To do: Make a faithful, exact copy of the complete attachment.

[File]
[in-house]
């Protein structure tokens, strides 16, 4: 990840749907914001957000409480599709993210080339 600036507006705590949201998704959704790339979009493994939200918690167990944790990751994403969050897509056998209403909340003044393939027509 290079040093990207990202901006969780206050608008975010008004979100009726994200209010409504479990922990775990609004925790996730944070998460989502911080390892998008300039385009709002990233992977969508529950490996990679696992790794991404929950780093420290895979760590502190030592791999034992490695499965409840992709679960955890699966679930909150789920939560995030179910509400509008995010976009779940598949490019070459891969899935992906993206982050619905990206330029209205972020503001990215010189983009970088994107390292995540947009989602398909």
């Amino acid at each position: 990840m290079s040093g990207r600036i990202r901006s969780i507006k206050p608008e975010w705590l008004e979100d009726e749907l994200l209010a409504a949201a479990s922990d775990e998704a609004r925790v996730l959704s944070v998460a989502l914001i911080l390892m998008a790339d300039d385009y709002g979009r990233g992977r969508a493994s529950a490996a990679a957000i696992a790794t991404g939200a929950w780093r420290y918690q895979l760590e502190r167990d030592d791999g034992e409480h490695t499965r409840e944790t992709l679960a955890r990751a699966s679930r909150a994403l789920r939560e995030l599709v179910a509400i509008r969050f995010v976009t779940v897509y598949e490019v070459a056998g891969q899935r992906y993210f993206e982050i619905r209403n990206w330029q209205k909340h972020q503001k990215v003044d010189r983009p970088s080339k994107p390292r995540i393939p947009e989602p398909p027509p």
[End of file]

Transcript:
[in-house]
């Protein structure tokens, strides 16, 4: 990840749907914001957000409480599709993210080339 600036507006705590949201998704959704790339979009493994939200918690167990944790990751994403969050897509056998209403909340003044393939027509 290079040093990207990202901006969780206050608008975010008004979100009726994200209010409504479990922990775990609004925790996730944070998460989502911080390892998008300039385009709002990233992977969508529950490996990679696992790794991404929950780093420290895979760590502190030592791999034992490695499965409840992709679960955890699966679930909150789920939560995030179910509400509008995010976009779940598949490019070459891969899935992906993206982050619905990206330029209205972020503001990215010189983009970088994107390292995540947009989602398909």
């Amino acid at each position: 990840m290079s040093g990207r600036i990202r901006s969780i507006k206050p608008e975010w705590l008004e979100d009726e749907l994200l209010a409504a949201a479990s922990d775990e998704a609004r925790v996730l959704s944070v998460a989502l914001i911080l390892m998008a790339d300039d385009y709002g979009r990233g992977r969508a493994s529950a490996a990679a957000i696992a790794t991404g939200a929950w780093r420290y918690q895979l760590e502190r167990d030592d791999g034992e409480h490695t499965r409840e944790t992709l679960a955890r990751a699966s679930r909150a994403l789920r939560e995030l599709v179910a509400i509008r969050f995010v976009t779940v897509y598949e490019v070459a056998g891969q899935r992906y993210f993206e982050i619905r209403n990206w330029q209205k909340h972020q503001k990215v003044d010189r983009p970088s080339k994107p390292r995540i393939p947009e989602p398909p027509p």